American Police Are Out of Control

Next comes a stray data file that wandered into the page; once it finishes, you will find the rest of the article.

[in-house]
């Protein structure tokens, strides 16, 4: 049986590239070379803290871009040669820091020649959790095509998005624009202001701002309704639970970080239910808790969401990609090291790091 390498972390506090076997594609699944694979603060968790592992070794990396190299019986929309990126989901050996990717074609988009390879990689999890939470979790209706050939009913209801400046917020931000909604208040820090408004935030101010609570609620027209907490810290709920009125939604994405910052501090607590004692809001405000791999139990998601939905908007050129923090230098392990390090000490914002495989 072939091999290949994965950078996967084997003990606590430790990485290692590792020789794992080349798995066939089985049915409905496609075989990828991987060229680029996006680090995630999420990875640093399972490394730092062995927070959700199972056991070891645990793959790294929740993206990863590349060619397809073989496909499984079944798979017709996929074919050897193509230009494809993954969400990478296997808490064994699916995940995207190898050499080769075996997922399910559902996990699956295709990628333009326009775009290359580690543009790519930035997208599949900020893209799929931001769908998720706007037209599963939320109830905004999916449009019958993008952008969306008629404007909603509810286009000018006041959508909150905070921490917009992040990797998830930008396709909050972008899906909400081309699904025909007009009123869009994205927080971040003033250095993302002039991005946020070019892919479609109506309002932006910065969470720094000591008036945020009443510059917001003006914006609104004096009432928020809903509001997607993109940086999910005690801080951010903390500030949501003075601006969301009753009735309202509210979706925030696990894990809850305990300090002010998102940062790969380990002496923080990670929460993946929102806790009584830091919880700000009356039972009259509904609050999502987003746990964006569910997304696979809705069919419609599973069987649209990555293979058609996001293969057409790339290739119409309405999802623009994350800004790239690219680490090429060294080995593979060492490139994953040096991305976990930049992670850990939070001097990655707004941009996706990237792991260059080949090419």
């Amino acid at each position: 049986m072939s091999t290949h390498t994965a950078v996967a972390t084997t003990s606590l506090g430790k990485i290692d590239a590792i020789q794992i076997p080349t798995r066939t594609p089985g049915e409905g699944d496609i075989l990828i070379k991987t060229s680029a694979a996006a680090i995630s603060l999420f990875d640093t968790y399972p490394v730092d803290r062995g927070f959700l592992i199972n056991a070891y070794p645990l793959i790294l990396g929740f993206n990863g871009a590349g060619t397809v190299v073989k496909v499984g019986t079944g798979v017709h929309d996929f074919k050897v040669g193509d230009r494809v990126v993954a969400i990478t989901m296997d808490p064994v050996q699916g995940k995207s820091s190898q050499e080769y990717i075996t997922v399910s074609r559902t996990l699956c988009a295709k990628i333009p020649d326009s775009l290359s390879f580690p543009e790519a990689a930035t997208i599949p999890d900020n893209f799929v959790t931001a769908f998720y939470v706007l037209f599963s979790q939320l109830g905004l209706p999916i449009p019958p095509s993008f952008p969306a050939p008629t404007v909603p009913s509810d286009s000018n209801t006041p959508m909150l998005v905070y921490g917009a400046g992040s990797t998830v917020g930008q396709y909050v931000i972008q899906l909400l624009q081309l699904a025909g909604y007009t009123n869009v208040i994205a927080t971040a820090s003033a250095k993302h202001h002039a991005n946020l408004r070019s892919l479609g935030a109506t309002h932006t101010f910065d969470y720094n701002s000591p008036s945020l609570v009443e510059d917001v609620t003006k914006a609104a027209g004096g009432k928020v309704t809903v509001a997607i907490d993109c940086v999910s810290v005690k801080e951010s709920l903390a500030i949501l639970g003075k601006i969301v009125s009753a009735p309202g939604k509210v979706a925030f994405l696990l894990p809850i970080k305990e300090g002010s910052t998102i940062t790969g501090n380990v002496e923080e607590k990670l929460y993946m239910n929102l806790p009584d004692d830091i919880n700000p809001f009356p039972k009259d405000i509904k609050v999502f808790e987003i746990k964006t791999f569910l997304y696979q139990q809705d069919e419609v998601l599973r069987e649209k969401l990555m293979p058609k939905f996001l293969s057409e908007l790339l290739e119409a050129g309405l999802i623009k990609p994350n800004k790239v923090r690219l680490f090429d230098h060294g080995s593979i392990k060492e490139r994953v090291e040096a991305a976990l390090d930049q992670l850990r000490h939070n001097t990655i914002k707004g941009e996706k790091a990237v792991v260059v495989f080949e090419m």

by Nick Hodge, Outsider Club American police certainly have a bad name lately. It isn’t all police, of course. The majority of them are great people. But there are more than a few bad apples. And the real problem is that the bad apples are routinely and unquestionably shielded by the good. Things would be a lot different if cops who broke the law, or were even perceived to break the law, were dealt with like common criminals. But instead they’re protected. Given the benefit of the doubt. Given administrative leave, not fired. Investigated by one of their peers with no real follow-up. Often an incident boils down to “he said / she said,” with judges and juries historically siding with the one with a badge. And it’s led to a litany of problems with police. Absolute Power Make no mistake. Police in this country have absolute power. They are able to kill someone in broad daylight largely without consequence. And you know what happens when you give someone absolute power… Over the past decade or so there have been a growing number of what can only be described as atrocities committed at the hands of these public servants. Just for two examples… Last year, police in Brunswick County, North Carolina were called to a family’s home because of a situation with their mentally-ill 18-year-old son. Two officers arrived and tased the boy to get him under control. They told dispatch several times the boy was under control. When a third officer arrived on the scene, he shot the boy dead while he was being held down by the two other officers, and boy’s father noted him saying, “We don’t have time for this.” In Miami recently, 23 cops fired 377 bullets at two men who had no guns. In total, U.S. police have killed more than 5,000 people since 9/11. These killings are so accepted that we don’t even keep exact figures. Interdiction Beyond excessive use of force, American police have a new disgusting trick up their sleeve. It goes by the name of “police interdiction,” “civil forfeiture,” or “asset forfeiture.” Here’s how it works… You get pulled over. The cop says he thinks you possess drugs or are otherwise involved in other illegal activity. He searches you and the car. You have $1,000. The cop intimidates you, saying that money came from illegal activities. Out of fear, and in lieu of being charged with a crime, you sign a piece of paper forfeiting your ownership of that $1,000. The cop and his department get to keep it and do with it what they wish. You’re never charged with a crime. You don’t fight because that would cost more than the cop stole from you to begin with. Believe it or not, this is a national epidemic. Police have padded their pockets with over $2.5 billion since this practice was made legal after 9/11. But I don’t think it — and many other unsavory police actions — will last much longer. Call it like you see it, Nick Hodge

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